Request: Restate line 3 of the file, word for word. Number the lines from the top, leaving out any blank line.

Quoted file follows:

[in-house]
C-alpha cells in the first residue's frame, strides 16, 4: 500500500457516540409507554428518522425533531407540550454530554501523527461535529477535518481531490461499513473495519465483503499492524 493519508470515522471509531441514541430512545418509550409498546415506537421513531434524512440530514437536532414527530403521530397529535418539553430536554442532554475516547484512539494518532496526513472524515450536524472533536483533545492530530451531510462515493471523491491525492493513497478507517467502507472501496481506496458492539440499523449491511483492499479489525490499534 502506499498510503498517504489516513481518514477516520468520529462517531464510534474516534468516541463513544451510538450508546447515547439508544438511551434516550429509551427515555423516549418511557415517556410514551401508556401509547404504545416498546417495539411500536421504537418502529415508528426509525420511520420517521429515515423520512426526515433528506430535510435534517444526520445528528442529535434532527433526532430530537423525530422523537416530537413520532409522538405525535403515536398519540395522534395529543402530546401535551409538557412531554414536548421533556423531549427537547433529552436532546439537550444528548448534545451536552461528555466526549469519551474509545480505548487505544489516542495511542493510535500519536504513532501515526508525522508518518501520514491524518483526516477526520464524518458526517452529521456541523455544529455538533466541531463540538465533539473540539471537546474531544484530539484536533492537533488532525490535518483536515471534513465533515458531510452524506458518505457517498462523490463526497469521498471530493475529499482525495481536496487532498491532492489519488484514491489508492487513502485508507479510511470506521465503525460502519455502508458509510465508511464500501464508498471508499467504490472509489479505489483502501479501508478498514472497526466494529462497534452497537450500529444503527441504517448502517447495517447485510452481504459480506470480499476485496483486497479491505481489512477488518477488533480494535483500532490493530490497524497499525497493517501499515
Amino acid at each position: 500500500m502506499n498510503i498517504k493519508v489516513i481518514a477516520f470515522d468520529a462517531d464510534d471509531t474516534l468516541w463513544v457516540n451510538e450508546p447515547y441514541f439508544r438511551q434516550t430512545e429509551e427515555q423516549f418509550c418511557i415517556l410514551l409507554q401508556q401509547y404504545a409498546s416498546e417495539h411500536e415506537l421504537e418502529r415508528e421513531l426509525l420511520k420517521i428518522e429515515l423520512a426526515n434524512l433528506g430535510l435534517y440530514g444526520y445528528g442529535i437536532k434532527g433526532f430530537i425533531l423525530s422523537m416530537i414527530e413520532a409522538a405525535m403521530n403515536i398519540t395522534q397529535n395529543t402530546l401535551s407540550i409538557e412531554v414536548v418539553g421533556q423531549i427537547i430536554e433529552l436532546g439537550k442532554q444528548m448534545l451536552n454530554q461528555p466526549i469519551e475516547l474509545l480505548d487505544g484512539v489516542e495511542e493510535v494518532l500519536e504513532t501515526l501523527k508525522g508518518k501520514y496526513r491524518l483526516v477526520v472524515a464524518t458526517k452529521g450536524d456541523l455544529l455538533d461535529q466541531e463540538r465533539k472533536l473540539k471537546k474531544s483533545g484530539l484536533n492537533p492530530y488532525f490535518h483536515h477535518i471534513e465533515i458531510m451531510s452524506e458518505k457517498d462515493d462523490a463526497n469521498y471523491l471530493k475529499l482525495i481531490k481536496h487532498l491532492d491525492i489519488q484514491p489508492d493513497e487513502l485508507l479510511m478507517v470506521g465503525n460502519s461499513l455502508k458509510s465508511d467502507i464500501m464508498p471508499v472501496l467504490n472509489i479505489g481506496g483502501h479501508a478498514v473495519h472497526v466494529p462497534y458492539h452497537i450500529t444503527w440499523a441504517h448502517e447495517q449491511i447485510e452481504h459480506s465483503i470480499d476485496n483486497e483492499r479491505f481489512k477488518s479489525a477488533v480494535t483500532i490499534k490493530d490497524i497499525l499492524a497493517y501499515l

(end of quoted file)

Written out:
Amino acid at each position: 500500500m502506499n498510503i498517504k493519508v489516513i481518514a477516520f470515522d468520529a462517531d464510534d471509531t474516534l468516541w463513544v457516540n451510538e450508546p447515547y441514541f439508544r438511551q434516550t430512545e429509551e427515555q423516549f418509550c418511557i415517556l410514551l409507554q401508556q401509547y404504545a409498546s416498546e417495539h411500536e415506537l421504537e418502529r415508528e421513531l426509525l420511520k420517521i428518522e429515515l423520512a426526515n434524512l433528506g430535510l435534517y440530514g444526520y445528528g442529535i437536532k434532527g433526532f430530537i425533531l423525530s422523537m416530537i414527530e413520532a409522538a405525535m403521530n403515536i398519540t395522534q397529535n395529543t402530546l401535551s407540550i409538557e412531554v414536548v418539553g421533556q423531549i427537547i430536554e433529552l436532546g439537550k442532554q444528548m448534545l451536552n454530554q461528555p466526549i469519551e475516547l474509545l480505548d487505544g484512539v489516542e495511542e493510535v494518532l500519536e504513532t501515526l501523527k508525522g508518518k501520514y496526513r491524518l483526516v477526520v472524515a464524518t458526517k452529521g450536524d456541523l455544529l455538533d461535529q466541531e463540538r465533539k472533536l473540539k471537546k474531544s483533545g484530539l484536533n492537533p492530530y488532525f490535518h483536515h477535518i471534513e465533515i458531510m451531510s452524506e458518505k457517498d462515493d462523490a463526497n469521498y471523491l471530493k475529499l482525495i481531490k481536496h487532498l491532492d491525492i489519488q484514491p489508492d493513497e487513502l485508507l479510511m478507517v470506521g465503525n460502519s461499513l455502508k458509510s465508511d467502507i464500501m464508498p471508499v472501496l467504490n472509489i479505489g481506496g483502501h479501508a478498514v473495519h472497526v466494529p462497534y458492539h452497537i450500529t444503527w440499523a441504517h448502517e447495517q449491511i447485510e452481504h459480506s465483503i470480499d476485496n483486497e483492499r479491505f481489512k477488518s479489525a477488533v480494535t483500532i490499534k490493530d490497524i497499525l499492524a497493517y501499515l